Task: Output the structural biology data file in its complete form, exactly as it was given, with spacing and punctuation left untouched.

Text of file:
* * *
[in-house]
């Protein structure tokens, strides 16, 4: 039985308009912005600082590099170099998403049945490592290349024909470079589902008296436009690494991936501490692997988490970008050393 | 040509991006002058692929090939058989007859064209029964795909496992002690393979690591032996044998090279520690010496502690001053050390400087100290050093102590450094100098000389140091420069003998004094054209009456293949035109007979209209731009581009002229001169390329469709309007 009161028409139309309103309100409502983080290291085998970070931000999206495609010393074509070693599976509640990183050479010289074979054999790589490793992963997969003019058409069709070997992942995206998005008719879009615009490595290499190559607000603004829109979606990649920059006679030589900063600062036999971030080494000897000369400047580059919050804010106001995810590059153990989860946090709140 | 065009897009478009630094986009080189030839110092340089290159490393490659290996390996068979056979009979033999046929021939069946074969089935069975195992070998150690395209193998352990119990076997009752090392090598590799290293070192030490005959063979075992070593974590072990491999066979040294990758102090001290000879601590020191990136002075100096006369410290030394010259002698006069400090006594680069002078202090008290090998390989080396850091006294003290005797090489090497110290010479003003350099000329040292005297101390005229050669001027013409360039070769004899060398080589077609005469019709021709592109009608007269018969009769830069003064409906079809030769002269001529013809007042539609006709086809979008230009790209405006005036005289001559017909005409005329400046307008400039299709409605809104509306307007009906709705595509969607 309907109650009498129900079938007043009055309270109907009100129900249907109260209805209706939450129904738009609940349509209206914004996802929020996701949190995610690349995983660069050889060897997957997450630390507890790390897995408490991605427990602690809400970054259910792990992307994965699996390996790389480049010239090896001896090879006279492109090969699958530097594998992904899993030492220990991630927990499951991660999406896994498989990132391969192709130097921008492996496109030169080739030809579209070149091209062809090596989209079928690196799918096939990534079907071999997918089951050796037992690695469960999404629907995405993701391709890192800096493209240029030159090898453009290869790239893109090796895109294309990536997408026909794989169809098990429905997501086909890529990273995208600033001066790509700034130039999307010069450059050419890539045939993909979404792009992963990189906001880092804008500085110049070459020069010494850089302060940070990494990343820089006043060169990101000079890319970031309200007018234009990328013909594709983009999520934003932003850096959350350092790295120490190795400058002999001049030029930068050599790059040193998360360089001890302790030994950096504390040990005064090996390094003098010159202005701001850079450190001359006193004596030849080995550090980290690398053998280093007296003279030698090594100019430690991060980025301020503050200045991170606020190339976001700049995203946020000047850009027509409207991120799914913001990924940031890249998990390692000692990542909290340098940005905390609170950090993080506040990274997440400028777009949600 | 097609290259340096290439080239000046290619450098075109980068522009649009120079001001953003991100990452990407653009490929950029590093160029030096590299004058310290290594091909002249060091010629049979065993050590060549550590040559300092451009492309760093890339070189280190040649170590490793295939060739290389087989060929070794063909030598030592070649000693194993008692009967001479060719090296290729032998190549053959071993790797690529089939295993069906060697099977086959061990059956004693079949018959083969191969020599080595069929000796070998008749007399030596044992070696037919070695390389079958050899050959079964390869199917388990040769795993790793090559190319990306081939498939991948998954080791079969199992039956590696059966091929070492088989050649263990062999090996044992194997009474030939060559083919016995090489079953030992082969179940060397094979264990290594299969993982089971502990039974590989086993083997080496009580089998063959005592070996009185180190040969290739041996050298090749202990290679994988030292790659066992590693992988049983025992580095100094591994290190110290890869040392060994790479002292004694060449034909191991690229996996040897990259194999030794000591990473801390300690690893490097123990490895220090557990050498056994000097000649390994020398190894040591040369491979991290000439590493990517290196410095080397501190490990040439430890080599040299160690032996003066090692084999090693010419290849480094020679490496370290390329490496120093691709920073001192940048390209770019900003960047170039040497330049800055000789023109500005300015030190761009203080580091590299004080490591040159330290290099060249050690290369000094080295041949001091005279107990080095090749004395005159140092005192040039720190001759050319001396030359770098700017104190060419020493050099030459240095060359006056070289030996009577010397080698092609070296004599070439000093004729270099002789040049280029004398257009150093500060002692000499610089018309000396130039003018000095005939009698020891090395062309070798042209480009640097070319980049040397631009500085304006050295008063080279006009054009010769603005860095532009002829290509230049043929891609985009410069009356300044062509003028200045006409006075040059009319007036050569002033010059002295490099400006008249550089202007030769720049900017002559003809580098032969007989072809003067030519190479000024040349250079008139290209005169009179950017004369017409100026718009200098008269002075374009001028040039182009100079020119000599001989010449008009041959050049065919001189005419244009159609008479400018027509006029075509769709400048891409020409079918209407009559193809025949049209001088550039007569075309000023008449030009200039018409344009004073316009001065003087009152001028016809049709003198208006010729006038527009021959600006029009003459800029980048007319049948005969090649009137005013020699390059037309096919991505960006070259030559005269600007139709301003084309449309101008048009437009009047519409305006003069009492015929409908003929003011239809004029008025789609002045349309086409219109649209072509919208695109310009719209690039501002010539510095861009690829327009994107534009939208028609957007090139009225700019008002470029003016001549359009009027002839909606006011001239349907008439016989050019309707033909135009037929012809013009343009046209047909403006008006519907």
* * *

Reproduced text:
[in-house]
């Protein structure tokens, strides 16, 4: 039985308009912005600082590099170099998403049945490592290349024909470079589902008296436009690494991936501490692997988490970008050393 | 040509991006002058692929090939058989007859064209029964795909496992002690393979690591032996044998090279520690010496502690001053050390400087100290050093102590450094100098000389140091420069003998004094054209009456293949035109007979209209731009581009002229001169390329469709309007 009161028409139309309103309100409502983080290291085998970070931000999206495609010393074509070693599976509640990183050479010289074979054999790589490793992963997969003019058409069709070997992942995206998005008719879009615009490595290499190559607000603004829109979606990649920059006679030589900063600062036999971030080494000897000369400047580059919050804010106001995810590059153990989860946090709140 | 065009897009478009630094986009080189030839110092340089290159490393490659290996390996068979056979009979033999046929021939069946074969089935069975195992070998150690395209193998352990119990076997009752090392090598590799290293070192030490005959063979075992070593974590072990491999066979040294990758102090001290000879601590020191990136002075100096006369410290030394010259002698006069400090006594680069002078202090008290090998390989080396850091006294003290005797090489090497110290010479003003350099000329040292005297101390005229050669001027013409360039070769004899060398080589077609005469019709021709592109009608007269018969009769830069003064409906079809030769002269001529013809007042539609006709086809979008230009790209405006005036005289001559017909005409005329400046307008400039299709409605809104509306307007009906709705595509969607 309907109650009498129900079938007043009055309270109907009100129900249907109260209805209706939450129904738009609940349509209206914004996802929020996701949190995610690349995983660069050889060897997957997450630390507890790390897995408490991605427990602690809400970054259910792990992307994965699996390996790389480049010239090896001896090879006279492109090969699958530097594998992904899993030492220990991630927990499951991660999406896994498989990132391969192709130097921008492996496109030169080739030809579209070149091209062809090596989209079928690196799918096939990534079907071999997918089951050796037992690695469960999404629907995405993701391709890192800096493209240029030159090898453009290869790239893109090796895109294309990536997408026909794989169809098990429905997501086909890529990273995208600033001066790509700034130039999307010069450059050419890539045939993909979404792009992963990189906001880092804008500085110049070459020069010494850089302060940070990494990343820089006043060169990101000079890319970031309200007018234009990328013909594709983009999520934003932003850096959350350092790295120490190795400058002999001049030029930068050599790059040193998360360089001890302790030994950096504390040990005064090996390094003098010159202005701001850079450190001359006193004596030849080995550090980290690398053998280093007296003279030698090594100019430690991060980025301020503050200045991170606020190339976001700049995203946020000047850009027509409207991120799914913001990924940031890249998990390692000692990542909290340098940005905390609170950090993080506040990274997440400028777009949600 | 097609290259340096290439080239000046290619450098075109980068522009649009120079001001953003991100990452990407653009490929950029590093160029030096590299004058310290290594091909002249060091010629049979065993050590060549550590040559300092451009492309760093890339070189280190040649170590490793295939060739290389087989060929070794063909030598030592070649000693194993008692009967001479060719090296290729032998190549053959071993790797690529089939295993069906060697099977086959061990059956004693079949018959083969191969020599080595069929000796070998008749007399030596044992070696037919070695390389079958050899050959079964390869199917388990040769795993790793090559190319990306081939498939991948998954080791079969199992039956590696059966091929070492088989050649263990062999090996044992194997009474030939060559083919016995090489079953030992082969179940060397094979264990290594299969993982089971502990039974590989086993083997080496009580089998063959005592070996009185180190040969290739041996050298090749202990290679994988030292790659066992590693992988049983025992580095100094591994290190110290890869040392060994790479002292004694060449034909191991690229996996040897990259194999030794000591990473801390300690690893490097123990490895220090557990050498056994000097000649390994020398190894040591040369491979991290000439590493990517290196410095080397501190490990040439430890080599040299160690032996003066090692084999090693010419290849480094020679490496370290390329490496120093691709920073001192940048390209770019900003960047170039040497330049800055000789023109500005300015030190761009203080580091590299004080490591040159330290290099060249050690290369000094080295041949001091005279107990080095090749004395005159140092005192040039720190001759050319001396030359770098700017104190060419020493050099030459240095060359006056070289030996009577010397080698092609070296004599070439000093004729270099002789040049280029004398257009150093500060002692000499610089018309000396130039003018000095005939009698020891090395062309070798042209480009640097070319980049040397631009500085304006050295008063080279006009054009010769603005860095532009002829290509230049043929891609985009410069009356300044062509003028200045006409006075040059009319007036050569002033010059002295490099400006008249550089202007030769720049900017002559003809580098032969007989072809003067030519190479000024040349250079008139290209005169009179950017004369017409100026718009200098008269002075374009001028040039182009100079020119000599001989010449008009041959050049065919001189005419244009159609008479400018027509006029075509769709400048891409020409079918209407009559193809025949049209001088550039007569075309000023008449030009200039018409344009004073316009001065003087009152001028016809049709003198208006010729006038527009021959600006029009003459800029980048007319049948005969090649009137005013020699390059037309096919991505960006070259030559005269600007139709301003084309449309101008048009437009009047519409305006003069009492015929409908003929003011239809004029008025789609002045349309086409219109649209072509919208695109310009719209690039501002010539510095861009690829327009994107534009939208028609957007090139009225700019008002470029003016001549359009009027002839909606006011001239349907008439016989050019309707033909135009037929012809013009343009046209047909403006008006519907």